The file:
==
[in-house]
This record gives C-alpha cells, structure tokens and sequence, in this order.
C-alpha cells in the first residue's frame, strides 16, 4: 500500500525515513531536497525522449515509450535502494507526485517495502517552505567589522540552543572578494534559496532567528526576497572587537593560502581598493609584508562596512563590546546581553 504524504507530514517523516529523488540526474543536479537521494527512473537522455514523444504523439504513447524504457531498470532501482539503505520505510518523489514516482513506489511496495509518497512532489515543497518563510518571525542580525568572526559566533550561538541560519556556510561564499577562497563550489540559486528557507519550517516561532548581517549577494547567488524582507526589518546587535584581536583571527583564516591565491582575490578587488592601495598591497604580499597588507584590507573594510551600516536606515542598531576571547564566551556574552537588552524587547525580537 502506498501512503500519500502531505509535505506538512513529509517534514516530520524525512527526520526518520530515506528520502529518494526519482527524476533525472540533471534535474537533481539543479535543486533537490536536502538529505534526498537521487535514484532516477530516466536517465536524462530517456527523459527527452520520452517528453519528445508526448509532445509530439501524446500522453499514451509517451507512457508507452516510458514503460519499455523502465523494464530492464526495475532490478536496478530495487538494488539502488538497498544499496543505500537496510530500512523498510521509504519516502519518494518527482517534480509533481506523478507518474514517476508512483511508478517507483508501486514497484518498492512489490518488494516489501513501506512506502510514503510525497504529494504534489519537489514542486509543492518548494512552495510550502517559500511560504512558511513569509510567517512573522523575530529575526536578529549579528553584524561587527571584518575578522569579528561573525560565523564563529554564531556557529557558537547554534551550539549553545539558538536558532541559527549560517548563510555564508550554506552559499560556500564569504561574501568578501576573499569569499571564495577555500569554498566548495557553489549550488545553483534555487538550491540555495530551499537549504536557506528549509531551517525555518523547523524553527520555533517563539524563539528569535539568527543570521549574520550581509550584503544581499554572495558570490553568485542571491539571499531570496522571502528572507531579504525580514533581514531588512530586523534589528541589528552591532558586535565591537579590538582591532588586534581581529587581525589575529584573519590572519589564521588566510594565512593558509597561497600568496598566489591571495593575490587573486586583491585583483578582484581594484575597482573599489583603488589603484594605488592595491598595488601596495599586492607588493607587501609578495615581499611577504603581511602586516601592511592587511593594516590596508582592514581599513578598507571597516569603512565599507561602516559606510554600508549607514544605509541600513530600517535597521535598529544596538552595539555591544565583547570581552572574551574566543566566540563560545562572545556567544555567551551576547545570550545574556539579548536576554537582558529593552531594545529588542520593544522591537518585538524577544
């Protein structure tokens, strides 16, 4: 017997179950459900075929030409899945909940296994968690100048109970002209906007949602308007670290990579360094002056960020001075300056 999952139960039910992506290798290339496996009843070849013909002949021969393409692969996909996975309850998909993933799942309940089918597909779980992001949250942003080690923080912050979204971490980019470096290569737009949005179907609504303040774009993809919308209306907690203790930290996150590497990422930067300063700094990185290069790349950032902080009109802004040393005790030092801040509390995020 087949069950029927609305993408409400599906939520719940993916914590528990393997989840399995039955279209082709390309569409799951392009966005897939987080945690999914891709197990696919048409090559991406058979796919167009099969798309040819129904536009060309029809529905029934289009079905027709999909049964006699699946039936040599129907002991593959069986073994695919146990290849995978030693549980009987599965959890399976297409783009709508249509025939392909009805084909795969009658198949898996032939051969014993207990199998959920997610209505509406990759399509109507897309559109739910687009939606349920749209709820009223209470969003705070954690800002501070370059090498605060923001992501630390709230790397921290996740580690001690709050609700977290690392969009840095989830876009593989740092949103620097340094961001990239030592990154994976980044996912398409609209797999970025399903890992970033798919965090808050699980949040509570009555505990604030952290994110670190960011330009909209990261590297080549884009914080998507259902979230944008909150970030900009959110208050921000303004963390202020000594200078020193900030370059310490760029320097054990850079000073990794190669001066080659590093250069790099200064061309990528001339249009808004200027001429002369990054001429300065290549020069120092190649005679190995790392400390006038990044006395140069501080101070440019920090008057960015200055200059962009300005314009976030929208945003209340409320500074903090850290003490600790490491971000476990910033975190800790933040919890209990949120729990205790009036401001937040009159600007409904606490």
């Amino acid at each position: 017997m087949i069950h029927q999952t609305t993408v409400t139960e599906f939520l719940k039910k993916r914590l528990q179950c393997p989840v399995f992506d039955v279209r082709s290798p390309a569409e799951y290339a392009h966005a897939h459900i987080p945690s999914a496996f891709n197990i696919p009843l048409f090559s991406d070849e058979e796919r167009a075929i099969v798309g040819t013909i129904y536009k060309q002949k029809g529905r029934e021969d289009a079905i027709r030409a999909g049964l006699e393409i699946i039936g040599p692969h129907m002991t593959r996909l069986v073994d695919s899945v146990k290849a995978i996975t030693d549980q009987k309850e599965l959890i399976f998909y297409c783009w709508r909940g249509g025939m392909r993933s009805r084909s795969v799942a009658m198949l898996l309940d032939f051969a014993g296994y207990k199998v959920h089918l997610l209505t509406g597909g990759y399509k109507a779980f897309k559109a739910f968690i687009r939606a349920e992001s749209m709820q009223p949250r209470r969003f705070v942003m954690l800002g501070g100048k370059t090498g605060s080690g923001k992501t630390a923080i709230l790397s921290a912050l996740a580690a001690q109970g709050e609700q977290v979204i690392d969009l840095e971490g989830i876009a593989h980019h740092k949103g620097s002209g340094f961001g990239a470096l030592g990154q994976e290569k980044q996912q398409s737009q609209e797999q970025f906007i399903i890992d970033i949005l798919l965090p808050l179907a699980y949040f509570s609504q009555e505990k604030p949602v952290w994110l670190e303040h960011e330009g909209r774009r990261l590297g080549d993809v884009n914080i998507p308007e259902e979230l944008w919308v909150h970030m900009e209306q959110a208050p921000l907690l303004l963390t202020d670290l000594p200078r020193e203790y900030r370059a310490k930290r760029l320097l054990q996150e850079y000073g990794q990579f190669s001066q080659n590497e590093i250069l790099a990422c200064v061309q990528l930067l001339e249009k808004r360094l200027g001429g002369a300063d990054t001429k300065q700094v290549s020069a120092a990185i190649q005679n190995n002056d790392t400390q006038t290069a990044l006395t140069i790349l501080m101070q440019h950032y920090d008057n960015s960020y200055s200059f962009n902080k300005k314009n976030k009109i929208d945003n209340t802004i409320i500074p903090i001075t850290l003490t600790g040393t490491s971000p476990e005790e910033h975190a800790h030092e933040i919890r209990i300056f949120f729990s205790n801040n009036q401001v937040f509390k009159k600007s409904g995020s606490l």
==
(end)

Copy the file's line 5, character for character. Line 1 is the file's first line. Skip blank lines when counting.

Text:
């Amino acid at each position: 017997m087949i069950h029927q999952t609305t993408v409400t139960e599906f939520l719940k039910k993916r914590l528990q179950c393997p989840v399995f992506d039955v279209r082709s290798p390309a569409e799951y290339a392009h966005a897939h459900i987080p945690s999914a496996f891709n197990i696919p009843l048409f090559s991406d070849e058979e796919r167009a075929i099969v798309g040819t013909i129904y536009k060309q002949k029809g529905r029934e021969d289009a079905i027709r030409a999909g049964l006699e393409i699946i039936g040599p692969h129907m002991t593959r996909l069986v073994d695919s899945v146990k290849a995978i996975t030693d549980q009987k309850e599965l959890i399976f998909y297409c783009w709508r909940g249509g025939m392909r993933s009805r084909s795969v799942a009658m198949l898996l309940d032939f051969a014993g296994y207990k199998v959920h089918l997610l209505t509406g597909g990759y399509k109507a779980f897309k559109a739910f968690i687009r939606a349920e992001s749209m709820q009223p949250r209470r969003f705070v942003m954690l800002g501070g100048k370059t090498g605060s080690g923001k992501t630390a923080i709230l790397s921290a912050l996740a580690a001690q109970g709050e609700q977290v979204i690392d969009l840095e971490g989830i876009a593989h980019h740092k949103g620097s002209g340094f961001g990239a470096l030592g990154q994976e290569k980044q996912q398409s737009q609209e797999q970025f906007i399903i890992d970033i949005l798919l965090p808050l179907a699980y949040f509570s609504q009555e505990k604030p949602v952290w994110l670190e303040h960011e330009g909209r774009r990261l590297g080549d993809v884009n914080i998507p308007e259902e979230l944008w919308v909150h970030m900009e209306q959110a208050p921000l907690l303004l963390t202020d670290l000594p200078r020193e203790y900030r370059a310490k930290r760029l320097l054990q996150e850079y000073g990794q990579f190669s001066q080659n590497e590093i250069l790099a990422c200064v061309q990528l930067l001339e249009k808004r360094l200027g001429g002369a300063d990054t001429k300065q700094v290549s020069a120092a990185i190649q005679n190995n002056d790392t400390q006038t290069a990044l006395t140069i790349l501080m101070q440019h950032y920090d008057n960015s960020y200055s200059f962009n902080k300005k314009n976030k009109i929208d945003n209340t802004i409320i500074p903090i001075t850290l003490t600790g040393t490491s971000p476990e005790e910033h975190a800790h030092e933040i919890r209990i300056f949120f729990s205790n801040n009036q401001v937040f509390k009159k600007s409904g995020s606490l």